Denying the antecedent
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Logic and rhetoric
Denying the antecedent (also fallacious modus tollens) is a formal fallacy that confuses the directionality of logical relationships. The name derives from ignoring (denying) the "if" statement (the antecedent) in the formal logic and confusing it with the effects of an "if-and-only-if" statement.
The general form of the fallacy is as follows:
- P1: If P, then Q.
- P2: Not P.
- C: Therefore, not Q.
Because the logical rules laid out don't state that Q is exclusively a condition of P, it is incorrect to assume Q is not present if P is not. In most cases, there are other reasons that Q could be false.
This argument would only be valid if it is true that "if and only if A is true, B is true", which is normally not the case.
(The correct implication is the contrapositive: If P, then Q. Not Q, therefore not P.)
The fallacy can be shown using an example with an obviously false conclusion:
- P1: Any person who is hopping on one foot must be alive.
- P2: A sleeping person is not hopping on one foot.
- C: Therefore, all sleeping people are dead.
In formal logic, the if-then statement (material implication) is often represented by a one-way arrow (→) to indicate that the condition is directional. Meanwhile the iff-then statement (material equivalence, see below) is bidirectional as indicated by the double-headed arrow (↔). The direction means that one property is reliant on the presence of the other, but the same doesn't necessarily hold true in reverse; hopping on one foot requires being alive[citation NOT needed], but one can be alive and not hopping.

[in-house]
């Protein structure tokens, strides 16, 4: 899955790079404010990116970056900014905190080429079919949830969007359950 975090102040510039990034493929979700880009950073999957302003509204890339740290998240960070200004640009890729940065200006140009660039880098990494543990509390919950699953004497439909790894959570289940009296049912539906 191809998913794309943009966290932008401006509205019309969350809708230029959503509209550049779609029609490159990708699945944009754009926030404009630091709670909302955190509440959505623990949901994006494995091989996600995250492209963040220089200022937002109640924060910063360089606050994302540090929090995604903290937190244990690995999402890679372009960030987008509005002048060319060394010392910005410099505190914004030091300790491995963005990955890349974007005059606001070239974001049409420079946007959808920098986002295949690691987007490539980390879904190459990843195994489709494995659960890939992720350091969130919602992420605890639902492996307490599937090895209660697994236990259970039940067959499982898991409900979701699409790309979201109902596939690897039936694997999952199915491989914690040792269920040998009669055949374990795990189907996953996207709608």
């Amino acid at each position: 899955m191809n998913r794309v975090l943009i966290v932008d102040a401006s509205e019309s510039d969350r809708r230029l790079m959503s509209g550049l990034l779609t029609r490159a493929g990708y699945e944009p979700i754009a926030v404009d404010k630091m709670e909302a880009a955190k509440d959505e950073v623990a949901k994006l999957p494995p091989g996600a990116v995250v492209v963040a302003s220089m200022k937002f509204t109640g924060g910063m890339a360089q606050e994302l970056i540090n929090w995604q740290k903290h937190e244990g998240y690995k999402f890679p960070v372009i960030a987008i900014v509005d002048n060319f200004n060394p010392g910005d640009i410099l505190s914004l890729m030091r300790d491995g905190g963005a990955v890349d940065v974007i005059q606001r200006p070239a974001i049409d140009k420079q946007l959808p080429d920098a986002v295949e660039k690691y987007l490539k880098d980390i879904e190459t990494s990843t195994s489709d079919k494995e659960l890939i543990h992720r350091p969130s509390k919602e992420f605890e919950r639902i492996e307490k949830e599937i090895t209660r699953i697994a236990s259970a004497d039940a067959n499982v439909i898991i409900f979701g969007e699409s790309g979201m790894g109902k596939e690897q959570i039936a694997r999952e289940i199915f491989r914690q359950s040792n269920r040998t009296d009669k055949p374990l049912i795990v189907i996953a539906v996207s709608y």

To avoid the fallacy, either the condition needs to be specifically modified with an "if-and-only-if" clause (iff) or the conclusion needs to be specifically modified with a “probably” clause. This makes the conclusion ¬P therefore (probably) ¬Q valid.
- P1: I can't get into this safe if, and only if, I don't have the keys.
- P2: I can't get into the safe!
- C: I don't have the keys.
- P1: I can get into this safe if I have the keys.
- P2: I can't get into the safe!
- C: I probably don't have the keys.
This is valid logic, and so there is no formal fallacy here. Of course, formal systems don't take into account the existence of thermite which can easily crack a safe, so the change of the first condition to an if-and-only-if statement may not be a sound one. It's easy to change to an if statement, but sometimes that might just be arguing by definition —and anyone can change definitions to whatever they like to prove just about anything, as Answers in Genesis does when it says that "By definition, no apparent, perceived or claimed evidence in any field, including history and chronology, can be valid if it contradicts the scriptural record."
The misapplication of this can crop up in poor interpretations of medical research, especially those reported in the media, where the message often mutates from a statistical correlation to something like "you will get cancer if, and only if, you eat red meat / don't drink wine / use Facebook / get your medical knowledge from the Daily Mail." Indeed, denial of the antecedent can appear when these popular media reports also seem to suggest avoiding one or two of the causes means you will avoid cancer too.